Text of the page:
Celebrating Scarcity and the Question of Rejection in the Works of Luther Price
by Tara Judah
In a discussion podium titled What Was Cinema?, academics Maeve Connolly and Thomas Elsaesser examined the where, when and why of ‘cinema after cinema’ or ‘cinema after installation art’. Elsaesser kept coming back to scarcity as a motivator for cinema attendance. Thinking about cinema as a collective experience as well as a space requiring dedicated engagement are imperatives to understanding the space as distinct from the museum and are necessary conditions for its persistence.
Thinking about scarcity is also important in relation to the short film festival at Oberhausen, itself a kind of festival of scarcity. If the city of Oberhausen is the physical place accommodating Kurzfilmtage, then Kurzfilmtage, an ambitious and impressive short film festival, is what creates the discursive space within it. Perhaps most impressive is that within this space of celebration, scarcity never becomes universal. Instead, each unique example of scarcity creates its own limits. One significant question surrounding limits is the point at which confrontation might outweigh celebration, leading to what Elsaesser calls, “a gesture of rejection” — the act of leaving the cinema.
For a festival where traditional modes of linear, narrative cinema are anomalous, and the audience includes some 1100 accredited guests, anticipated cinema walkouts are low. However, there were several films in both the international competition as well as the curated retrospectives that elicited these gestures of rejection. I wish to address this notion in the context of the Luther Price retrospective, an artist whose work has always elicited controversy.
To say that Price identifies as gay is a loaded statement as the question of identity is not only a primary concern for his work but also for the persona(s) he presents to the public. Constantly reinvented and rebirthed with new pseudonyms, his ‘given’ name remains publicly unknown. But whether or not we call it identification, factions of the gay community still reject Price; most notably suggesting his dual projection film Sodom (1994) perpetuates homophobia. The violent images often melancholic with pain and suffering could certainly beread as an exploitation of sexual excess on the one hand, but they can also be read as bold and progressive in the same ways that Stan Brakhage’s and Kenneth Anger’s works are often read, on the other. Like many of Price’s works the imagery in Sodom is accompanied by a strong, almost heartbeat aural quality that pulses throughout; creating a visceral affect that implicates the viewer in the rhythmic assault on the celluloid. This effect is achieved through blending the imagery with the materiality of the film itself and through the use of optical sound.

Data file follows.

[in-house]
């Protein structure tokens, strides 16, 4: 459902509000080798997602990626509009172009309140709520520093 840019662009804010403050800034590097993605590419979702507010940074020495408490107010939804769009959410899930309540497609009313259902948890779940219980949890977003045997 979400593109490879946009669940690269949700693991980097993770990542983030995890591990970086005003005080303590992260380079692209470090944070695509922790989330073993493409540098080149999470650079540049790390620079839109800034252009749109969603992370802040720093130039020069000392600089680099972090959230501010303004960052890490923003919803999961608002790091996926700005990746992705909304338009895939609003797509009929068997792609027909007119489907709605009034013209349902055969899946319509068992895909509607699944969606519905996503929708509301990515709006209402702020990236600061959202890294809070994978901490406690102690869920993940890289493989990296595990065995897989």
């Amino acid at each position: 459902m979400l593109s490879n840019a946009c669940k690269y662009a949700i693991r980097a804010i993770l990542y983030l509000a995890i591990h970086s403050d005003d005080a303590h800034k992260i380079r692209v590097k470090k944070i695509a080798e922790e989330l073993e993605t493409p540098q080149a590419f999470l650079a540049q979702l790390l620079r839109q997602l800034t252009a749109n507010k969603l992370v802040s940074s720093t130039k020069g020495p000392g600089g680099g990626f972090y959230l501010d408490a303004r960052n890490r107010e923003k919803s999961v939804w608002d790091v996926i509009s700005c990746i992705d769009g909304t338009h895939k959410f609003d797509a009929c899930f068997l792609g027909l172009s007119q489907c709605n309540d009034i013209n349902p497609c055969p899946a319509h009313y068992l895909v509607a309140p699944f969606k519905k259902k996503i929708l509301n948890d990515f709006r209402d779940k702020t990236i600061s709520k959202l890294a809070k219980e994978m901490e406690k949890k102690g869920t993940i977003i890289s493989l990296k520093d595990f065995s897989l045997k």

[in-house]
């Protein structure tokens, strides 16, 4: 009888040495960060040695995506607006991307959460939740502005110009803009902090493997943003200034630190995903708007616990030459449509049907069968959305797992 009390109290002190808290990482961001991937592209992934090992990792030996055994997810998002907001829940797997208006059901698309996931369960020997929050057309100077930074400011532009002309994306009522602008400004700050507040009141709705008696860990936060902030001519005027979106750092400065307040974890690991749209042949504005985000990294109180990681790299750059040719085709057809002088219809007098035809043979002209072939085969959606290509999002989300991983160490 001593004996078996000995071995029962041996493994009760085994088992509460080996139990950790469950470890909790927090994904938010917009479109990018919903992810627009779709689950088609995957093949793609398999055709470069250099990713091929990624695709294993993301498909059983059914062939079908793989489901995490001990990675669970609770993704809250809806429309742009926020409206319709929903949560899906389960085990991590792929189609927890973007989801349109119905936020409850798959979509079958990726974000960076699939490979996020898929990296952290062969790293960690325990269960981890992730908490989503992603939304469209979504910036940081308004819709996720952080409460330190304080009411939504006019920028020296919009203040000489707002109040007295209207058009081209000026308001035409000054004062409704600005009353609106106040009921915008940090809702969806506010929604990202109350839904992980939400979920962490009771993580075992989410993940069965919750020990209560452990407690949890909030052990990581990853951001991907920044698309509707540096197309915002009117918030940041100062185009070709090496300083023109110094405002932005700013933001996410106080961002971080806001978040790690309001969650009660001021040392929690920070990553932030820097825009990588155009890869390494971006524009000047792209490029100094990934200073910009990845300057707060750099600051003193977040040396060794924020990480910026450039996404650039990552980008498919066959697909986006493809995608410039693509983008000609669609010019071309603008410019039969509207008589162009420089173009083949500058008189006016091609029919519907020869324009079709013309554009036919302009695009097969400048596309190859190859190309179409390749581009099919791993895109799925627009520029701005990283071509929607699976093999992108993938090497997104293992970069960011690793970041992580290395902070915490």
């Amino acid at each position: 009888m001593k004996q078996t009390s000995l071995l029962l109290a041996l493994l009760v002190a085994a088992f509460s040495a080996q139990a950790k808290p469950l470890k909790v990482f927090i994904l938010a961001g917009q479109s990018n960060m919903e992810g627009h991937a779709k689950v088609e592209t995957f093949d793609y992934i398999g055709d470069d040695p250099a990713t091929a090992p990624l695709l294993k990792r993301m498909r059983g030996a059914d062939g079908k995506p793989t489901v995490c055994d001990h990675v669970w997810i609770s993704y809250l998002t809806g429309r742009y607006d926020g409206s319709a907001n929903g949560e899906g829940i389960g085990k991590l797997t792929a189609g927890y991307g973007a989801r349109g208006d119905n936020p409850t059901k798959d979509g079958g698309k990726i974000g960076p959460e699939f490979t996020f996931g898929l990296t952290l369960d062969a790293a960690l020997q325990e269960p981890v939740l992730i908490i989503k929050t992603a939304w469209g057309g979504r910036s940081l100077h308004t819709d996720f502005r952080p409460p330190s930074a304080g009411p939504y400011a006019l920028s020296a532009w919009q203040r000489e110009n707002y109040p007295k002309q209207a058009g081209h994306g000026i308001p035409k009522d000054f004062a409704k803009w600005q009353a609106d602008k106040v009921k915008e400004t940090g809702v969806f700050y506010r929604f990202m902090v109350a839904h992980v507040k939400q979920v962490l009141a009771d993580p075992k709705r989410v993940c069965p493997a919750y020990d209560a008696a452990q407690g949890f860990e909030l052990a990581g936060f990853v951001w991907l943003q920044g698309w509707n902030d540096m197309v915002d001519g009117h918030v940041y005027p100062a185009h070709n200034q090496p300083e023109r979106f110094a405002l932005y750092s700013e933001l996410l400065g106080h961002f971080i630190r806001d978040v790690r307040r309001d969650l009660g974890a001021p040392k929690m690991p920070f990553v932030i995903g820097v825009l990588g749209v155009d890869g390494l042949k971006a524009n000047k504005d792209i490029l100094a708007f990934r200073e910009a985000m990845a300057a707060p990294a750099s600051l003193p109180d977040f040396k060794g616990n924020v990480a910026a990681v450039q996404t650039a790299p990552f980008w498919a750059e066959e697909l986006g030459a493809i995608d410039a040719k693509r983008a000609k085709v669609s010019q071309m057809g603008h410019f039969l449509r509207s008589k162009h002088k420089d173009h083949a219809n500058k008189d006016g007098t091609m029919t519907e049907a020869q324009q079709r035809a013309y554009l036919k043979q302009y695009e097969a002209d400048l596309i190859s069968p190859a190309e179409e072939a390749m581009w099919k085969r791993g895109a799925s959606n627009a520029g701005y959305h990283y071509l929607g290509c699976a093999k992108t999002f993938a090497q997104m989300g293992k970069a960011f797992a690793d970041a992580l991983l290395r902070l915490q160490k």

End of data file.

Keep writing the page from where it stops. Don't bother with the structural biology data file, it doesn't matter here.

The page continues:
Recurring in many of his films is this jarring, abrasive soundtrack, simultaneously melodic in its rhythmic control. The result is a disturbing synthesis of calmness and violence. Many of his earlier Super8 works, made under the pseudonym Tom Rhoads; perhaps his best known persona; focus on identity through performativity and question the role and relationship of (m)other. His films Green (1988), Mr. Wonderful (1988) and Warm Broth (1988), all credited to Tom Rhoads feel equally as dark and explorative of the notion of the self in his later works Home (1999) and Mother (1988, revised 2002), credited to Luther Price.
The most challenging of his films screened during the festival however was the film shown outside of the official programme, at a publicly announced “secret screening”. The screening took place at midnight in a gallery bar annexed to the train station at Oberhausen. The small pull-up screen and intimate guise of crowding around a projector felt somehow more appropriate for such independent film art, again questioning how we understand the cinematic space and its relationship to scarcity. Although the title was never announced, I believe the film shown to be Clown #1 (2001), another Tom Rhoads’ short that brings into question the notion of the self and role of performativity in constructing identity. Although this film is equally as confronting and challenging as others amongst Price’s works, somehow fewer walkouts occurred. Perhaps the cinema space as opposed to the gallery space creates the opportunity for the gesture of rejection, owing to the dedicated engagement cinematic conditions necessarily demand.
The film that elicited the greatest number of walkouts was Fancy (2006), a film that repeats ad nauseam medical footage of skin being removed, cut, clamped, stitched and bled. Fancy is a film that makes Stan Brakhage’s The Act of Seeing With One’s Own Eyes (1971) feel tame in comparison, and the comparison comes easily and immediately to mind. But whether or not we could think about these gestures of rejection as a condemnation of scarcity, considering their broader context within a festival celebrating the very notion, becomes a moot point. What we might think about however is the increasing scarcity of experimental film art exhibited under the conditions of the cinematic space. Perhaps then the true item up for rejection is the collective experience and dedicated engagement required of the cinematic space.
© FIPRESCI 2013